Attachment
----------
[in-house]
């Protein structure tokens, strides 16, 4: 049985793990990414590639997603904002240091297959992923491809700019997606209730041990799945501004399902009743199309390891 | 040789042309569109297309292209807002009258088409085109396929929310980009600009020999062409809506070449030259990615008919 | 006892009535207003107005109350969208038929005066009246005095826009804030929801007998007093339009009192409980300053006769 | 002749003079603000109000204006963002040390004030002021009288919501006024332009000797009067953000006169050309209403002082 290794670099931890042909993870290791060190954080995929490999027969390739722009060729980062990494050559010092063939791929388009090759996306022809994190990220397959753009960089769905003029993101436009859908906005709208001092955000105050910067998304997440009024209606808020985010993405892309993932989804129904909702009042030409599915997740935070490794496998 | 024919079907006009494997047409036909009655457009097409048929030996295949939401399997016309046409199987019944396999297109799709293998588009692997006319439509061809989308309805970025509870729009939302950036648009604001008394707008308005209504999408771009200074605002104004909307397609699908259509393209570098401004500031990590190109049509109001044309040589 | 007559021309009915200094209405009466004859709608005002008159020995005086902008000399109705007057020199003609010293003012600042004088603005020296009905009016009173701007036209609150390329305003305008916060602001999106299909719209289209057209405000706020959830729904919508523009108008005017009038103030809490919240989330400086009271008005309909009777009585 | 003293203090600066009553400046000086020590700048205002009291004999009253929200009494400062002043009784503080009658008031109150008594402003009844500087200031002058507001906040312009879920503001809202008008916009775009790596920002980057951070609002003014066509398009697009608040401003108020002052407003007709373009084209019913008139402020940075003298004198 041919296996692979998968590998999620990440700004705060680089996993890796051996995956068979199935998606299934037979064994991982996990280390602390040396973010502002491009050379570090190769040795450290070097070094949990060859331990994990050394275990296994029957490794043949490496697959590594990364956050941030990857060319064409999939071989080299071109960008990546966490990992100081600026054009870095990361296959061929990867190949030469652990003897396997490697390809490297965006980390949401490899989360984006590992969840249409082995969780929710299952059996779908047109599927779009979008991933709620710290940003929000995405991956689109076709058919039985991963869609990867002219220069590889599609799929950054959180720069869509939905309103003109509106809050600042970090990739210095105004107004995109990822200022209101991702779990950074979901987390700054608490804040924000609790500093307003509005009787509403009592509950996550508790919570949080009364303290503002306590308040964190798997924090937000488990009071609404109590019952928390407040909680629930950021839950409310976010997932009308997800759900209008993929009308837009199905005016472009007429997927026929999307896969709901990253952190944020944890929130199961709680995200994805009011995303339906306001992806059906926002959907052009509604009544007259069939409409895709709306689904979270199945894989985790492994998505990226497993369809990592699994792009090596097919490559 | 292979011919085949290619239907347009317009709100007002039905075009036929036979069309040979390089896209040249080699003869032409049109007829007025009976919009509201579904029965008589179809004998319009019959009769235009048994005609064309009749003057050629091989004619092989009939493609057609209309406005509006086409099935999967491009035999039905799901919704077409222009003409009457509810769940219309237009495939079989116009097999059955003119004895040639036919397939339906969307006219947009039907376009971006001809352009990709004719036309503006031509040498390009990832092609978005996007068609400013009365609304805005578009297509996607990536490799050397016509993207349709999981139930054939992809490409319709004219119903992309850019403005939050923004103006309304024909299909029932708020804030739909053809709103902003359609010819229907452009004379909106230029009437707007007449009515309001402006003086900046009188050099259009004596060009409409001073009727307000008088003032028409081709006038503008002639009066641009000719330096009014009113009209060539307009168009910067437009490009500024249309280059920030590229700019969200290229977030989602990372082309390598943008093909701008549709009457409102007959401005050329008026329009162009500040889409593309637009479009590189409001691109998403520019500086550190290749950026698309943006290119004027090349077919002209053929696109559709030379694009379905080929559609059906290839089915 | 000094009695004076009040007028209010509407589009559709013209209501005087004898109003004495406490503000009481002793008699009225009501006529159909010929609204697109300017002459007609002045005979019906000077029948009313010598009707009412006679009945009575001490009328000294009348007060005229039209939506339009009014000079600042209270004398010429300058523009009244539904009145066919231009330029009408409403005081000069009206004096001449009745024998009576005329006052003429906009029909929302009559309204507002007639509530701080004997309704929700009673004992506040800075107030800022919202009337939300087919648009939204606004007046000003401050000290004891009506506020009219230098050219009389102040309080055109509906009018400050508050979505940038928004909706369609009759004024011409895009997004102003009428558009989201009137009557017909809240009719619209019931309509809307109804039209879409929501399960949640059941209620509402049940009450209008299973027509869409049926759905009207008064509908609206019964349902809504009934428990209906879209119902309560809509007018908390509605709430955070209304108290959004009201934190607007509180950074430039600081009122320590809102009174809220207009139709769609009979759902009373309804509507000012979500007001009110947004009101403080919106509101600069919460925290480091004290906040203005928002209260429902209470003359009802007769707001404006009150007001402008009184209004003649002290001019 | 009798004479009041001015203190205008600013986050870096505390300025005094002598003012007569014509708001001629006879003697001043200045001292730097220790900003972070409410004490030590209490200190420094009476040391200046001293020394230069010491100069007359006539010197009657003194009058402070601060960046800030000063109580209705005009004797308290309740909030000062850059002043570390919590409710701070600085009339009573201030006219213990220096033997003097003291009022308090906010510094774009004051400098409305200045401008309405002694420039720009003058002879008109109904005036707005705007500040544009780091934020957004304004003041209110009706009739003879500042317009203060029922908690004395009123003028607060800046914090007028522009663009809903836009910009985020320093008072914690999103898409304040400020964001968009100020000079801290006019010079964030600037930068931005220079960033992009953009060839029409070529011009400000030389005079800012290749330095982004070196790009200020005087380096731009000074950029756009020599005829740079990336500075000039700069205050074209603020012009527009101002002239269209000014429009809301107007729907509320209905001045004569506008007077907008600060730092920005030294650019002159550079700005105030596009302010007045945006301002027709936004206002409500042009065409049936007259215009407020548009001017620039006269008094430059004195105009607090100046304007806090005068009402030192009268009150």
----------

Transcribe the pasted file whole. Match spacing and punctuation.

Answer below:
[in-house]
């Protein structure tokens, strides 16, 4: 049985793990990414590639997603904002240091297959992923491809700019997606209730041990799945501004399902009743199309390891 | 040789042309569109297309292209807002009258088409085109396929929310980009600009020999062409809506070449030259990615008919 | 006892009535207003107005109350969208038929005066009246005095826009804030929801007998007093339009009192409980300053006769 | 002749003079603000109000204006963002040390004030002021009288919501006024332009000797009067953000006169050309209403002082 290794670099931890042909993870290791060190954080995929490999027969390739722009060729980062990494050559010092063939791929388009090759996306022809994190990220397959753009960089769905003029993101436009859908906005709208001092955000105050910067998304997440009024209606808020985010993405892309993932989804129904909702009042030409599915997740935070490794496998 | 024919079907006009494997047409036909009655457009097409048929030996295949939401399997016309046409199987019944396999297109799709293998588009692997006319439509061809989308309805970025509870729009939302950036648009604001008394707008308005209504999408771009200074605002104004909307397609699908259509393209570098401004500031990590190109049509109001044309040589 | 007559021309009915200094209405009466004859709608005002008159020995005086902008000399109705007057020199003609010293003012600042004088603005020296009905009016009173701007036209609150390329305003305008916060602001999106299909719209289209057209405000706020959830729904919508523009108008005017009038103030809490919240989330400086009271008005309909009777009585 | 003293203090600066009553400046000086020590700048205002009291004999009253929200009494400062002043009784503080009658008031109150008594402003009844500087200031002058507001906040312009879920503001809202008008916009775009790596920002980057951070609002003014066509398009697009608040401003108020002052407003007709373009084209019913008139402020940075003298004198 041919296996692979998968590998999620990440700004705060680089996993890796051996995956068979199935998606299934037979064994991982996990280390602390040396973010502002491009050379570090190769040795450290070097070094949990060859331990994990050394275990296994029957490794043949490496697959590594990364956050941030990857060319064409999939071989080299071109960008990546966490990992100081600026054009870095990361296959061929990867190949030469652990003897396997490697390809490297965006980390949401490899989360984006590992969840249409082995969780929710299952059996779908047109599927779009979008991933709620710290940003929000995405991956689109076709058919039985991963869609990867002219220069590889599609799929950054959180720069869509939905309103003109509106809050600042970090990739210095105004107004995109990822200022209101991702779990950074979901987390700054608490804040924000609790500093307003509005009787509403009592509950996550508790919570949080009364303290503002306590308040964190798997924090937000488990009071609404109590019952928390407040909680629930950021839950409310976010997932009308997800759900209008993929009308837009199905005016472009007429997927026929999307896969709901990253952190944020944890929130199961709680995200994805009011995303339906306001992806059906926002959907052009509604009544007259069939409409895709709306689904979270199945894989985790492994998505990226497993369809990592699994792009090596097919490559 | 292979011919085949290619239907347009317009709100007002039905075009036929036979069309040979390089896209040249080699003869032409049109007829007025009976919009509201579904029965008589179809004998319009019959009769235009048994005609064309009749003057050629091989004619092989009939493609057609209309406005509006086409099935999967491009035999039905799901919704077409222009003409009457509810769940219309237009495939079989116009097999059955003119004895040639036919397939339906969307006219947009039907376009971006001809352009990709004719036309503006031509040498390009990832092609978005996007068609400013009365609304805005578009297509996607990536490799050397016509993207349709999981139930054939992809490409319709004219119903992309850019403005939050923004103006309304024909299909029932708020804030739909053809709103902003359609010819229907452009004379909106230029009437707007007449009515309001402006003086900046009188050099259009004596060009409409001073009727307000008088003032028409081709006038503008002639009066641009000719330096009014009113009209060539307009168009910067437009490009500024249309280059920030590229700019969200290229977030989602990372082309390598943008093909701008549709009457409102007959401005050329008026329009162009500040889409593309637009479009590189409001691109998403520019500086550190290749950026698309943006290119004027090349077919002209053929696109559709030379694009379905080929559609059906290839089915 | 000094009695004076009040007028209010509407589009559709013209209501005087004898109003004495406490503000009481002793008699009225009501006529159909010929609204697109300017002459007609002045005979019906000077029948009313010598009707009412006679009945009575001490009328000294009348007060005229039209939506339009009014000079600042209270004398010429300058523009009244539904009145066919231009330029009408409403005081000069009206004096001449009745024998009576005329006052003429906009029909929302009559309204507002007639509530701080004997309704929700009673004992506040800075107030800022919202009337939300087919648009939204606004007046000003401050000290004891009506506020009219230098050219009389102040309080055109509906009018400050508050979505940038928004909706369609009759004024011409895009997004102003009428558009989201009137009557017909809240009719619209019931309509809307109804039209879409929501399960949640059941209620509402049940009450209008299973027509869409049926759905009207008064509908609206019964349902809504009934428990209906879209119902309560809509007018908390509605709430955070209304108290959004009201934190607007509180950074430039600081009122320590809102009174809220207009139709769609009979759902009373309804509507000012979500007001009110947004009101403080919106509101600069919460925290480091004290906040203005928002209260429902209470003359009802007769707001404006009150007001402008009184209004003649002290001019 | 009798004479009041001015203190205008600013986050870096505390300025005094002598003012007569014509708001001629006879003697001043200045001292730097220790900003972070409410004490030590209490200190420094009476040391200046001293020394230069010491100069007359006539010197009657003194009058402070601060960046800030000063109580209705005009004797308290309740909030000062850059002043570390919590409710701070600085009339009573201030006219213990220096033997003097003291009022308090906010510094774009004051400098409305200045401008309405002694420039720009003058002879008109109904005036707005705007500040544009780091934020957004304004003041209110009706009739003879500042317009203060029922908690004395009123003028607060800046914090007028522009663009809903836009910009985020320093008072914690999103898409304040400020964001968009100020000079801290006019010079964030600037930068931005220079960033992009953009060839029409070529011009400000030389005079800012290749330095982004070196790009200020005087380096731009000074950029756009020599005829740079990336500075000039700069205050074209603020012009527009101002002239269209000014429009809301107007729907509320209905001045004569506008007077907008600060730092920005030294650019002159550079700005105030596009302010007045945006301002027709936004206002409500042009065409049936007259215009407020548009001017620039006269008094430059004195105009607090100046304007806090005068009402030192009268009150």